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Migraines are a type of headache that cause severe, throbbing pain, often accompanied by nausea, vomiting, and sensitivity to light (photophobia) or sound (phonophobia). Migraine headaches generally last between four and 72 hours. Many people experience certain symptoms prior to the onset of the head pain. Symptoms that precede and herald an upcoming headache are referred to as an "aura," and usually last under an hour.
Symptoms of an aura include:
You are most likely to begin developing migraine headaches between age 10 and 40, and your risk for having migraine headaches is three times greater if you're a woman. Many women find that their migraines improve or disappear altogether after age 50.
Research has not completely explained how migraine headaches develop. People who suffer from migraines have brain cells that seem to be overly sensitive to stimulation. Stimulation that has no effect on others -- such as intense emotion, overexertion, foods, odors, or sounds -- sets off a series of events in the brain of migraine sufferers that result in blood vessels first narrowing (constricting) and then widening (dilating). Chemicals are released which cause inflammation and pain. The tendency to develop migraine headaches appears to be hereditary. In fact, more than 50% of people who get migraines have other family members who also suffer from migraines.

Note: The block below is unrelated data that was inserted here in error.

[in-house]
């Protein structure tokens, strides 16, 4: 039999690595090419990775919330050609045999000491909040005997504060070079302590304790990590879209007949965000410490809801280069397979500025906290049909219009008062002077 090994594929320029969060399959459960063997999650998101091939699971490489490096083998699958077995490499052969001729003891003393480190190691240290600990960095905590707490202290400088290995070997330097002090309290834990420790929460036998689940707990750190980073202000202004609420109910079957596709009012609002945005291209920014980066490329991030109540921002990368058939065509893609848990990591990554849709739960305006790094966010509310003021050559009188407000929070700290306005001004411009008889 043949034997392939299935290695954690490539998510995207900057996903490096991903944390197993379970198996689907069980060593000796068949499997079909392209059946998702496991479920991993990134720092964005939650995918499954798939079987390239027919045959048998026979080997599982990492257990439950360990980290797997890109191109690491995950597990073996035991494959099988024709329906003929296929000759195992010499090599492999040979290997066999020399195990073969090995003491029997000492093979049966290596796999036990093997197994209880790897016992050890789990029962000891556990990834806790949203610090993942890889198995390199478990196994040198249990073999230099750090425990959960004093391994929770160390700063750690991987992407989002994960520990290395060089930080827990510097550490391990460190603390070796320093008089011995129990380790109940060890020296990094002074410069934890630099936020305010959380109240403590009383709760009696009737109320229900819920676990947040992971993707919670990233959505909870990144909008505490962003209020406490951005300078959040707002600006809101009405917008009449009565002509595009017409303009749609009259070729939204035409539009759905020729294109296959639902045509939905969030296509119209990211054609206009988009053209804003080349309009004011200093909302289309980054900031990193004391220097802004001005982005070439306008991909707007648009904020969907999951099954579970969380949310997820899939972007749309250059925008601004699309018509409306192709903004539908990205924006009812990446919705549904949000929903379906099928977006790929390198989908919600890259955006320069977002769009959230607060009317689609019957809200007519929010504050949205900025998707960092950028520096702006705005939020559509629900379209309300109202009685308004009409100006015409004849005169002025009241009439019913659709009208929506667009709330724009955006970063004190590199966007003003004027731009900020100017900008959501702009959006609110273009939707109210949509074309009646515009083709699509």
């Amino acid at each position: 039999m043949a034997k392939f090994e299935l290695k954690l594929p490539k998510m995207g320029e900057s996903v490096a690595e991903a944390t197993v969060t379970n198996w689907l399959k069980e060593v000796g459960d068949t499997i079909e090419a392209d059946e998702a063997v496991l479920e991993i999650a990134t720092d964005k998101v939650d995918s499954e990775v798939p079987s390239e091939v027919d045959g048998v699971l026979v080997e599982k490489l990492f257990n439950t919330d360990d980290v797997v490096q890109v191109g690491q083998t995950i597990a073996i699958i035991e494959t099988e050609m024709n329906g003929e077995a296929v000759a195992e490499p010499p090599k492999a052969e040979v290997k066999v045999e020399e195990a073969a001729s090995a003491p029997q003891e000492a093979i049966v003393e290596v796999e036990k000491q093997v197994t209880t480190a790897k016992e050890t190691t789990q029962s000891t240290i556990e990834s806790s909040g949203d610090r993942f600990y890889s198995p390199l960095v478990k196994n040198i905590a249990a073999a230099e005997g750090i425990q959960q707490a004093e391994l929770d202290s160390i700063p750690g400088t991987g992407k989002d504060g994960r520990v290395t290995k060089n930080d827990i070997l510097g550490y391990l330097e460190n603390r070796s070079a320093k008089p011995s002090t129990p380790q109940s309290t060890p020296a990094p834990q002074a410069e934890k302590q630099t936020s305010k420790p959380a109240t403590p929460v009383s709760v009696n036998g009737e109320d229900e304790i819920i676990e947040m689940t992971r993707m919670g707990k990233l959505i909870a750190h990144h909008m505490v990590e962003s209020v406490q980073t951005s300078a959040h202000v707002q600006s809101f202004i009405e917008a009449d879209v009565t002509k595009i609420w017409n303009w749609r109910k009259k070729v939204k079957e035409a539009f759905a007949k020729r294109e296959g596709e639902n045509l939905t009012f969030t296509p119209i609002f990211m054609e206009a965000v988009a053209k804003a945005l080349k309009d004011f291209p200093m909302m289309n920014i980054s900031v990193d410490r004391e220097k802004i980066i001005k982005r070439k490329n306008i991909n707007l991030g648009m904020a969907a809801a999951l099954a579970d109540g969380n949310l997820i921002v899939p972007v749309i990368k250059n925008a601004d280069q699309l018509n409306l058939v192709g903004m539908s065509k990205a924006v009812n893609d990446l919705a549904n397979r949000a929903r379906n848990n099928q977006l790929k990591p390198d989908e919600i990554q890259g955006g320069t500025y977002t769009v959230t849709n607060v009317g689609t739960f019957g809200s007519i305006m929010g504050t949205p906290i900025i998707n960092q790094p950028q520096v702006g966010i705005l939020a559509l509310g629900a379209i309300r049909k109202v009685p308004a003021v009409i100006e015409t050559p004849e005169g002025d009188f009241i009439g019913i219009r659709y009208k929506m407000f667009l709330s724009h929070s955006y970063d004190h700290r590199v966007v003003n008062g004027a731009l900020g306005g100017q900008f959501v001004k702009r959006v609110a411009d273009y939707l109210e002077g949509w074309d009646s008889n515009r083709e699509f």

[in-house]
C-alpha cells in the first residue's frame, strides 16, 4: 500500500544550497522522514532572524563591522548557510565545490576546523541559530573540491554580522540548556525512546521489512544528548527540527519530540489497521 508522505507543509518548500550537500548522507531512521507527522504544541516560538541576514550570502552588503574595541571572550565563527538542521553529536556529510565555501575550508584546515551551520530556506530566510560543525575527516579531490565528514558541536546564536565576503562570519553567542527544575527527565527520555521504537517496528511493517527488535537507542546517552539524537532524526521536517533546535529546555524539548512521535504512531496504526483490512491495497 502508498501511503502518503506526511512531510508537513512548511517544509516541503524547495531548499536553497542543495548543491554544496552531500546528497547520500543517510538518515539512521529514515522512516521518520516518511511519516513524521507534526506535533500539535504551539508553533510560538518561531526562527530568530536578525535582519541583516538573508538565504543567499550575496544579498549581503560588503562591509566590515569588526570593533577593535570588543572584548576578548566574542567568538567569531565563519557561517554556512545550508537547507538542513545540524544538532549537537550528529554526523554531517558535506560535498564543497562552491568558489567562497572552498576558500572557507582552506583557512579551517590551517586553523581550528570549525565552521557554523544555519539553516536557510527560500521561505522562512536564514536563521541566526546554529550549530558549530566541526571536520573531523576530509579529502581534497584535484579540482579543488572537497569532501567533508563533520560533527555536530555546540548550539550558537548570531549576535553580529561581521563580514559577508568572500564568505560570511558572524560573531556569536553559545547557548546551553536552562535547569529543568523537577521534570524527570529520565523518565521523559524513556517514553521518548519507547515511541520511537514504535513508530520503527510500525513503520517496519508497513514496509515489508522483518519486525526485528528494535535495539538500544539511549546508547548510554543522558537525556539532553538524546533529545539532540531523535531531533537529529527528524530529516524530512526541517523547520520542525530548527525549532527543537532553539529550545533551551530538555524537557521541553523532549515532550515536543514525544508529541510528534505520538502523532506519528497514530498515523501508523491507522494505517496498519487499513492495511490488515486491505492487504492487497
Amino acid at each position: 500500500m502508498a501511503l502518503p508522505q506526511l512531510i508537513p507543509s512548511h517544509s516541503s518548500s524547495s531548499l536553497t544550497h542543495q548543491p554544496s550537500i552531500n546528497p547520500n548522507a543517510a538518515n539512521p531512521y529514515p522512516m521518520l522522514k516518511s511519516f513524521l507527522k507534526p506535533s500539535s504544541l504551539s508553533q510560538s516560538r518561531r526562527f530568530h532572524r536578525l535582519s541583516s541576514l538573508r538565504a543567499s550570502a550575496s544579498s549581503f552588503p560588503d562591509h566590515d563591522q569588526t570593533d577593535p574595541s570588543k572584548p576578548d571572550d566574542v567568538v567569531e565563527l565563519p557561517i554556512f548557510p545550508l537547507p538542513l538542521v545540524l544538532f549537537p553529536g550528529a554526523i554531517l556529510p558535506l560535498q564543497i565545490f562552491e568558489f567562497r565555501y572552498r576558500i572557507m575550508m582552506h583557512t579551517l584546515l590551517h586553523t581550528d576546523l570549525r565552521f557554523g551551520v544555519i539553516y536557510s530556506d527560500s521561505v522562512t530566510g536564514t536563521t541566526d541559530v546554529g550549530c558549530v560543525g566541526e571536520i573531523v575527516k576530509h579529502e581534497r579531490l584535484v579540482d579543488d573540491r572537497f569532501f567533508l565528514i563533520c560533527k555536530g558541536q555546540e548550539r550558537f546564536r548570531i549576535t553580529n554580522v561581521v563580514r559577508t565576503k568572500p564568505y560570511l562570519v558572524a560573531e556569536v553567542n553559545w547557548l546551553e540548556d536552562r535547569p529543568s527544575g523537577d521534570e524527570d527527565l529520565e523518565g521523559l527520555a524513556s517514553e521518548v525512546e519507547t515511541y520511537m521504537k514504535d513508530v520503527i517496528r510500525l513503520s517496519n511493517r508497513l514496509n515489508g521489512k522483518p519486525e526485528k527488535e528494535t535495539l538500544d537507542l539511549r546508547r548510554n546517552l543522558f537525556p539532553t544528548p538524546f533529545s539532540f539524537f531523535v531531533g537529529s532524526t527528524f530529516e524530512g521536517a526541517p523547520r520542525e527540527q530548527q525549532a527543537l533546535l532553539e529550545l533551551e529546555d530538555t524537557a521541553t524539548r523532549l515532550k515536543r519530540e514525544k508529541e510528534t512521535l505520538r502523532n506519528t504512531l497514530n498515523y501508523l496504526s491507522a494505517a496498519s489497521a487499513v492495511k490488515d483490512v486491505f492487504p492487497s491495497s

Migraine triggers can include:
Migraine headaches are also common just before the start of each menstrual period, leading researchers to suspect that a lack of estrogen may lead to the development of migraines in women. Migraines often lessen during the early part of pregnancy, perhaps due to increased estrogen. Some women, however, continue to have problems with migraine throughout their pregnancy.
There are a number of ways to treat tension headaches without medicine. Consider these: Biofeedback. This process uses an electronic machine to measure how well your body relaxes. It's a way to train yourself to ease a tension headache. Cognitive behavioral therapy. A therapist can help you figure out which thoughts and beliefs might be causing stress that leads to headache. There are other options available like massage, chiropractic, and acupuncture. These therapies can be helpful when used with medication. Some people find relief with these treatments alone. Ask Connections Achievement and Therapy if these options will work for you!